Chapter%203 - Econ 160, Vardanyan Chapter 3 Exchange and...

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Econ 160, Vardanyan 1 Chapter 3 Exchange and Markets In this chapter we will discuss the reasons why economic agents (households, firms) exchange goods and services in the markets, i.e. the rationale behind the principle of voluntary exchange. Comparative Advantage and Exchange Comparative advantage is defined as the ability of one person or a nation to produce a good at a lower opportunity cost than another person or nation. The coconuts/fish example in the book illustrates (Table 3.1 and Figure 3.1). Because Fred has a lower opportunity cost of catching (or “producing”) a fish (1/3 of coconut, compared to 1 coconut for Kate), he should specialize in fishing. Similarly, Kate should specialize in “producing” coconuts, since her opportunity cost of gathering a coconut (1 fish) is lower than that of Fred (3 fish). When Fred and Kate specialize in such a way, the total number of both coconuts (6) and fish (36) is greater than when they are self-sufficient, so the exchange can make both of them better off. This illustrates the voluntary exchange principle – a voluntary exchange between two people makes both people better off . In our example, Fred has a comparative advantage in producing fish, since his opportunity cost of doing so is lower than that of Kate. On the other hand, Kate has a comparative advantage in producing coconuts, since her opportunity cost of gathering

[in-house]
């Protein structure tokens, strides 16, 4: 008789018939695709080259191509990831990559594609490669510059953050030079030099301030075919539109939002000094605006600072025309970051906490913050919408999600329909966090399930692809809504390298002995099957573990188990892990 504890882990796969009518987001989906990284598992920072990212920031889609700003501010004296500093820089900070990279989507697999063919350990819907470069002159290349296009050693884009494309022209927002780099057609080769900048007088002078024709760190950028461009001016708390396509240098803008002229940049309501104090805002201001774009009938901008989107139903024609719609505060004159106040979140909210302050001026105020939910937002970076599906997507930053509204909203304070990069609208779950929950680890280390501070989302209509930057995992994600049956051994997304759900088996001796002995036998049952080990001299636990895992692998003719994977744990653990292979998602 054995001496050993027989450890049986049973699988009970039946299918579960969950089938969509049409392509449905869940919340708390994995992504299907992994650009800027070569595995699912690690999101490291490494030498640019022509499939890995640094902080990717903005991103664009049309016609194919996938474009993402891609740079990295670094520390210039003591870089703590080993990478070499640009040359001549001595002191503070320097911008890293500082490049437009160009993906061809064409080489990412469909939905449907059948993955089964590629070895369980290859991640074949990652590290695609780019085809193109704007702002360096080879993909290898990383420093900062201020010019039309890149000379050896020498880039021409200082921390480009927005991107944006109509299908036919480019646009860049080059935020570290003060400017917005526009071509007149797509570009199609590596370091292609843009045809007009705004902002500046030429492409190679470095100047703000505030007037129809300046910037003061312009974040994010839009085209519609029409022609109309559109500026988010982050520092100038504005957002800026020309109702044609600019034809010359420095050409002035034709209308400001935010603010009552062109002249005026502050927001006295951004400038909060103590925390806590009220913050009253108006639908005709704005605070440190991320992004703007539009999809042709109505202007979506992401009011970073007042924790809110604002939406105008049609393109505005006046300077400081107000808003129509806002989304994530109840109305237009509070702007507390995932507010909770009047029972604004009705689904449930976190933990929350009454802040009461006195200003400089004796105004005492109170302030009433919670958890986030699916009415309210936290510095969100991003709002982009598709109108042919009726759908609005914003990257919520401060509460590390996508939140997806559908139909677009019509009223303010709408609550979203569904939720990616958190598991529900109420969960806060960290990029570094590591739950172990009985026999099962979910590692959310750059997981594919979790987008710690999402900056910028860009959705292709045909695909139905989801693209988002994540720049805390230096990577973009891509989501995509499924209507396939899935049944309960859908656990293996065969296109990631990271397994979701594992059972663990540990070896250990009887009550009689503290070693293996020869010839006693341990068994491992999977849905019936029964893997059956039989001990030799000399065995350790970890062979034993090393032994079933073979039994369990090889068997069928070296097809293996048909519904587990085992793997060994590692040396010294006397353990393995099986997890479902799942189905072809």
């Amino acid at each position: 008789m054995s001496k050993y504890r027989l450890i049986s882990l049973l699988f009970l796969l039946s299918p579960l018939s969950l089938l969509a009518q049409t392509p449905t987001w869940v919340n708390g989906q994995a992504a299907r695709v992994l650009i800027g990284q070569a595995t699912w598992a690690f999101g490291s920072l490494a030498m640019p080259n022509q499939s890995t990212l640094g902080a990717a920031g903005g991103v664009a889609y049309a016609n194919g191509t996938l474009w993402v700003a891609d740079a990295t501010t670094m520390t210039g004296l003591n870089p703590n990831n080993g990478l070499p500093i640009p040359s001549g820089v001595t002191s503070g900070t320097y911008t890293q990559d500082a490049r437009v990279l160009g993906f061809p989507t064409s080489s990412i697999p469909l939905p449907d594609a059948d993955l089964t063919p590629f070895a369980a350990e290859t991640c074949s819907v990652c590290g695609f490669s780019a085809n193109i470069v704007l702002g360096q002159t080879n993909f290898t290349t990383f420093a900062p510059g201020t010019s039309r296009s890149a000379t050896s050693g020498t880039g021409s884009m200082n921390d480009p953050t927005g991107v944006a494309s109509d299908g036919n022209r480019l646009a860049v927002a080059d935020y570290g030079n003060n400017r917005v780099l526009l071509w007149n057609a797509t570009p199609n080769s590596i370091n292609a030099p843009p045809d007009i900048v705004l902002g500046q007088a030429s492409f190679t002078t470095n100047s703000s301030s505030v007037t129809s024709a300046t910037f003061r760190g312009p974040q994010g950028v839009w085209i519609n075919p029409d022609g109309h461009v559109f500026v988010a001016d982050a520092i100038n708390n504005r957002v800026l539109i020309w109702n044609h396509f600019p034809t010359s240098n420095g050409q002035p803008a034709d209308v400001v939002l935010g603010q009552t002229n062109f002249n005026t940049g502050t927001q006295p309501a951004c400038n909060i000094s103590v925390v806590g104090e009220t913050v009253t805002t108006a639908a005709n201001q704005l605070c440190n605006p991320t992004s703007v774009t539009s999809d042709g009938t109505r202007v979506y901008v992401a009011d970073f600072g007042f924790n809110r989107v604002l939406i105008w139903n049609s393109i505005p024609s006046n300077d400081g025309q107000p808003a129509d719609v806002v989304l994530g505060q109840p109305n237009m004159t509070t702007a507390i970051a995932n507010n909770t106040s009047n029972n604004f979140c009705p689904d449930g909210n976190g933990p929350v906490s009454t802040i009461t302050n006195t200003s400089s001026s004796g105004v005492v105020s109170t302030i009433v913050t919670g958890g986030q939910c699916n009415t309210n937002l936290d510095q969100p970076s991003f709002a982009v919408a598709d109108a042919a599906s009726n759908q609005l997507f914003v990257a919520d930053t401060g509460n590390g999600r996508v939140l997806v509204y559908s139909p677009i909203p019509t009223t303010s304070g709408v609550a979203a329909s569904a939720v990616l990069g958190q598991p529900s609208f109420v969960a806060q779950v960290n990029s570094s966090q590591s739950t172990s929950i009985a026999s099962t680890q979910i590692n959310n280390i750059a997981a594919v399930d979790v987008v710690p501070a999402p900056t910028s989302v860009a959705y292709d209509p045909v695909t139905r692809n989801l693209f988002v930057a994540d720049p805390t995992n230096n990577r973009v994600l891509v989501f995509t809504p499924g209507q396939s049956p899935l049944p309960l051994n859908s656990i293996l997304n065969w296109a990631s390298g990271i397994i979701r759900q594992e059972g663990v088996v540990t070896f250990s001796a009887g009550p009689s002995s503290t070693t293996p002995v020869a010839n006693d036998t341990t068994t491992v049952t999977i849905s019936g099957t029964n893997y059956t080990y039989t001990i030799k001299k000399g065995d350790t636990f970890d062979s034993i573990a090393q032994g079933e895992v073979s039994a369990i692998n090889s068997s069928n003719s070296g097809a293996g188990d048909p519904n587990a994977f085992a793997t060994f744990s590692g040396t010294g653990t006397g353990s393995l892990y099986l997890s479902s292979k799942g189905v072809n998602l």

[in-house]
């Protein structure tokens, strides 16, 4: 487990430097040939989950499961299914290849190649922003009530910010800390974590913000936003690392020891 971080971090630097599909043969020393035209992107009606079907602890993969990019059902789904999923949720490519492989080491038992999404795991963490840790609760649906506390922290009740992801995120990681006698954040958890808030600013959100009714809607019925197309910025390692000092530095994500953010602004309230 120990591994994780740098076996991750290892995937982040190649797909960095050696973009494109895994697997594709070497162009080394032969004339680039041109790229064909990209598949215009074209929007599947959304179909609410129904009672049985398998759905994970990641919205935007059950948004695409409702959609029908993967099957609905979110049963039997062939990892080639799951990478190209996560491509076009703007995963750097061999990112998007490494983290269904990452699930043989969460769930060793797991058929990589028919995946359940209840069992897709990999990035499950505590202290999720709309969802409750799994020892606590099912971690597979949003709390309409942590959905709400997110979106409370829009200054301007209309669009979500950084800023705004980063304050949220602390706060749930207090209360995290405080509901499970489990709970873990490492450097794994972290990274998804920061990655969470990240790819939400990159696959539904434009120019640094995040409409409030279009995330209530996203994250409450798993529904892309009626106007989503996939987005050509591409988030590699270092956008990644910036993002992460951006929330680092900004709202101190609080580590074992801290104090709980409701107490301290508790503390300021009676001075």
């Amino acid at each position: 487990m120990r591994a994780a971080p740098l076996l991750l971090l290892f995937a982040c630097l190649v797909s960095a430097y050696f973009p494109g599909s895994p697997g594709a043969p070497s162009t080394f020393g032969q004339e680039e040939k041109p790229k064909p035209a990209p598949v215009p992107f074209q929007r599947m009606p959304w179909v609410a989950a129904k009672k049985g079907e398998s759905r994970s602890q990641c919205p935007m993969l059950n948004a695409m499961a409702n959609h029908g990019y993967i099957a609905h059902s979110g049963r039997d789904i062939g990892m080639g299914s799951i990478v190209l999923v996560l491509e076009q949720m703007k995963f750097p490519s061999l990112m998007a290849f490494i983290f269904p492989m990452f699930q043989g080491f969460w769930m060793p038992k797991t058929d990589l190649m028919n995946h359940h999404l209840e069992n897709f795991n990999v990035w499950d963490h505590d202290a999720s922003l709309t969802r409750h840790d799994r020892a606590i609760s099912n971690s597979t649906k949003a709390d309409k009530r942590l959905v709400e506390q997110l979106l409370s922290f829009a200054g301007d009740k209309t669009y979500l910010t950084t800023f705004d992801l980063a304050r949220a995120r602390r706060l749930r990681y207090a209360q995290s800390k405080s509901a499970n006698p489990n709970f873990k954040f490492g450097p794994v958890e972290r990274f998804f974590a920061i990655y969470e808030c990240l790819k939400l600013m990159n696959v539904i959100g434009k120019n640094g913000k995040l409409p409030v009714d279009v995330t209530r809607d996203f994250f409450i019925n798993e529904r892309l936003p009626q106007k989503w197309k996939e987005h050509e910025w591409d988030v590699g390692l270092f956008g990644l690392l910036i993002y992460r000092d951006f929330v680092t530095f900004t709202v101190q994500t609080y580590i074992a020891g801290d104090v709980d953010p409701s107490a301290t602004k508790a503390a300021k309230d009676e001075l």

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This note was uploaded on 05/27/2008 for the course ECON 160B taught by Professor Michaelvardanyan during the Fall '08 term at Binghamton.

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Chapter%203 - Econ 160, Vardanyan Chapter 3 Exchange and...

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